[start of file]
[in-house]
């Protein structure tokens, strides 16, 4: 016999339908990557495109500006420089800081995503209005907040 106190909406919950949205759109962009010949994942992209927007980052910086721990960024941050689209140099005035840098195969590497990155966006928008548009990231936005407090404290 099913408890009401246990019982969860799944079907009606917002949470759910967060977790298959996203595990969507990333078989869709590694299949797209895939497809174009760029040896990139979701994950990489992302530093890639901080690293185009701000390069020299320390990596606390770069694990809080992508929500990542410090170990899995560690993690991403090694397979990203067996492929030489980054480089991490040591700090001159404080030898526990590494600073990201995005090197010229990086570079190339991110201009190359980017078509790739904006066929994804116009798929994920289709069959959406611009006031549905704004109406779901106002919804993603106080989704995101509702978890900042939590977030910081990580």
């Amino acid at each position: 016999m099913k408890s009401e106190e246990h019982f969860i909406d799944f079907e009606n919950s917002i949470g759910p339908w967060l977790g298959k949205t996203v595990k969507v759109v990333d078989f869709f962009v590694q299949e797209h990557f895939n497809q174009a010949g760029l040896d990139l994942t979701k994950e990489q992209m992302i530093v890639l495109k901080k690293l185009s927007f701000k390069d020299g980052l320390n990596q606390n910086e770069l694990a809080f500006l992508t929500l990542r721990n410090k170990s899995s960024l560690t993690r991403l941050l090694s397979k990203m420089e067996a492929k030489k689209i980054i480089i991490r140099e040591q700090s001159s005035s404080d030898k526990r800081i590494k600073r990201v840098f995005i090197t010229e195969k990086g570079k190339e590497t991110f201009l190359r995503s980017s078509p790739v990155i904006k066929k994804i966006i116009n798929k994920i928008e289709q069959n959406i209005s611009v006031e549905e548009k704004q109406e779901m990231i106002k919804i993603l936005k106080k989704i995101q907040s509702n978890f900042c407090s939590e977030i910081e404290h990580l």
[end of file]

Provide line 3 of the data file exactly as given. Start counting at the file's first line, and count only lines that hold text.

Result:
């Amino acid at each position: 016999m099913k408890s009401e106190e246990h019982f969860i909406d799944f079907e009606n919950s917002i949470g759910p339908w967060l977790g298959k949205t996203v595990k969507v759109v990333d078989f869709f962009v590694q299949e797209h990557f895939n497809q174009a010949g760029l040896d990139l994942t979701k994950e990489q992209m992302i530093v890639l495109k901080k690293l185009s927007f701000k390069d020299g980052l320390n990596q606390n910086e770069l694990a809080f500006l992508t929500l990542r721990n410090k170990s899995s960024l560690t993690r991403l941050l090694s397979k990203m420089e067996a492929k030489k689209i980054i480089i991490r140099e040591q700090s001159s005035s404080d030898k526990r800081i590494k600073r990201v840098f995005i090197t010229e195969k990086g570079k190339e590497t991110f201009l190359r995503s980017s078509p790739v990155i904006k066929k994804i966006i116009n798929k994920i928008e289709q069959n959406i209005s611009v006031e549905e548009k704004q109406e779901m990231i106002k919804i993603l936005k106080k989704i995101q907040s509702n978890f900042c407090s939590e977030i910081e404290h990580l």